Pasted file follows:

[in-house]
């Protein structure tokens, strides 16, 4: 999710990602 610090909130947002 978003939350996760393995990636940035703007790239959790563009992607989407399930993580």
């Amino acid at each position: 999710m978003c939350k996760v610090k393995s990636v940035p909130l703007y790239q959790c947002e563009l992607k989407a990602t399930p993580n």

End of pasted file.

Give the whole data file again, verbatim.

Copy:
[in-house]
């Protein structure tokens, strides 16, 4: 999710990602 610090909130947002 978003939350996760393995990636940035703007790239959790563009992607989407399930993580």
């Amino acid at each position: 999710m978003c939350k996760v610090k393995s990636v940035p909130l703007y790239q959790c947002e563009l992607k989407a990602t399930p993580n």